NC Attorney General has no plans to enforce state’s 20-week abortion ban
RALEIGH, N.C. (WECT) - Some North Carolina lawmakers asked Attorney General Josh Stein to begin enforcing a law from the 1970s that would ban women from getting an abortion after 20 weeks of pregnancy, except in the case of medical emergency.
The request came almost immediately after the US Supreme Court struck down Roe vs. Wade, a federal ruling which had previous insured that women had the constitutional right to an abortion, in June. The high court’s decision gave the power to establish abortion rights back to the states.
Earlier this month, Federal Judge William Osteen indicated North Carolina’s 1973 law is unconstitutional, noting “the Supreme Court has clearly advised that a state legislature may never fix viability at a specific week but must instead leave this determination to doctors.”
Pro-choice groups have been encouraged by what the judge has said so far. Even though state law makers said they had no plans to enforce the ban, Judge Osteen said that leaving it on the books could intimidate doctors from providing an abortion after 20 weeks.
On July 8, Osteen asked the Attorney General and state lawmakers to file briefs outlining their position on the issue within 30 days, and indicated if they did not he would proceed as he saw fit.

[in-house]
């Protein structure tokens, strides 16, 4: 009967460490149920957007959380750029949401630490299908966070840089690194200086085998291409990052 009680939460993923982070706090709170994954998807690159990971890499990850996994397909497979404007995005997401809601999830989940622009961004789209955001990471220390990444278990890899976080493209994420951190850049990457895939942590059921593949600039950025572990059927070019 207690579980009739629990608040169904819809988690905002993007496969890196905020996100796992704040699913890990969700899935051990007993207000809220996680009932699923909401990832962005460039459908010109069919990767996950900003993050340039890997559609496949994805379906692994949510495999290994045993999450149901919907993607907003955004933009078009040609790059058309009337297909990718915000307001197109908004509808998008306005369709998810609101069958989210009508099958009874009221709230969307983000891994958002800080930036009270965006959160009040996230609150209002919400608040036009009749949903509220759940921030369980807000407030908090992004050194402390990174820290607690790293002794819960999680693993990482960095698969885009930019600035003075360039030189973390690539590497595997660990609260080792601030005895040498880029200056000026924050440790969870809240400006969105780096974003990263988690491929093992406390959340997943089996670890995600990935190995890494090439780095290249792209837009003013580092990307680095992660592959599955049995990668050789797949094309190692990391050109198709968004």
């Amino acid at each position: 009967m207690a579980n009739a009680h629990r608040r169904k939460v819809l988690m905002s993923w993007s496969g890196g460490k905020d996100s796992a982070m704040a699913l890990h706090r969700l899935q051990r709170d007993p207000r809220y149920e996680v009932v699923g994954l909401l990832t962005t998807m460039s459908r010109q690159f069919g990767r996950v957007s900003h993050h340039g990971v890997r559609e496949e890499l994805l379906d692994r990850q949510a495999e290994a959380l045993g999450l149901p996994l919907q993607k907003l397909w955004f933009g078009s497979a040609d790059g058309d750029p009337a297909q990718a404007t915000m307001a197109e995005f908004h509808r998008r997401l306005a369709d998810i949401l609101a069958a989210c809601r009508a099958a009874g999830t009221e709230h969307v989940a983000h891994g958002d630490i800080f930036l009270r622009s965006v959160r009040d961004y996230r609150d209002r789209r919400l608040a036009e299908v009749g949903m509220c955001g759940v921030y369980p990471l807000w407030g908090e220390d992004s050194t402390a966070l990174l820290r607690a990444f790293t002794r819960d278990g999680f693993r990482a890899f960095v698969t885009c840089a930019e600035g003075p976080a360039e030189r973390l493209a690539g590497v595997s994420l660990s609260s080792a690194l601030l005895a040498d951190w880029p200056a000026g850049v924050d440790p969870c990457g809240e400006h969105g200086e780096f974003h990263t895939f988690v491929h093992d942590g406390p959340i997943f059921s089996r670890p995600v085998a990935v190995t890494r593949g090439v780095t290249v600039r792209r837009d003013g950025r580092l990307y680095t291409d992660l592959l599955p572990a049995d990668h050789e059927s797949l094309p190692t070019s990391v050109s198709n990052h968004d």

“The legislature had asked me to inform them of what our office would do. And today, we notified them that the office will not take steps that further restricts women’s reproductive rights. It’s happening all over the country, in state after state, women are losing their right to an abortion, even in cases of rape and incest. And my office does not want to be part of that movement,” AG Stein told WECT.
“We’ll see what the court ultimately decides to do. And, you know, we’ll go from there. Whatever the court orders, that’s what will happen for North Carolina. But the really important, the most important thing for your viewers to know is that no matter what happens in federal court, about this one case, state law is crystal clear that women have a lawful right to make their own reproductive decisions concerning abortion, up to 20 weeks, and that right is not going to be infringed upon by anything the federal court does,” Stein added.
In response to the Attorney General’s comments, NC Senate President Pro-Tem Phil Berger’s office sent WECT the following statement:
“No one should be surprised that Josh Stein is in the abortion-on-demand camp. However, he swore an oath to uphold and enforce North Carolina law, and this is the latest example of his refusal to do his job.”
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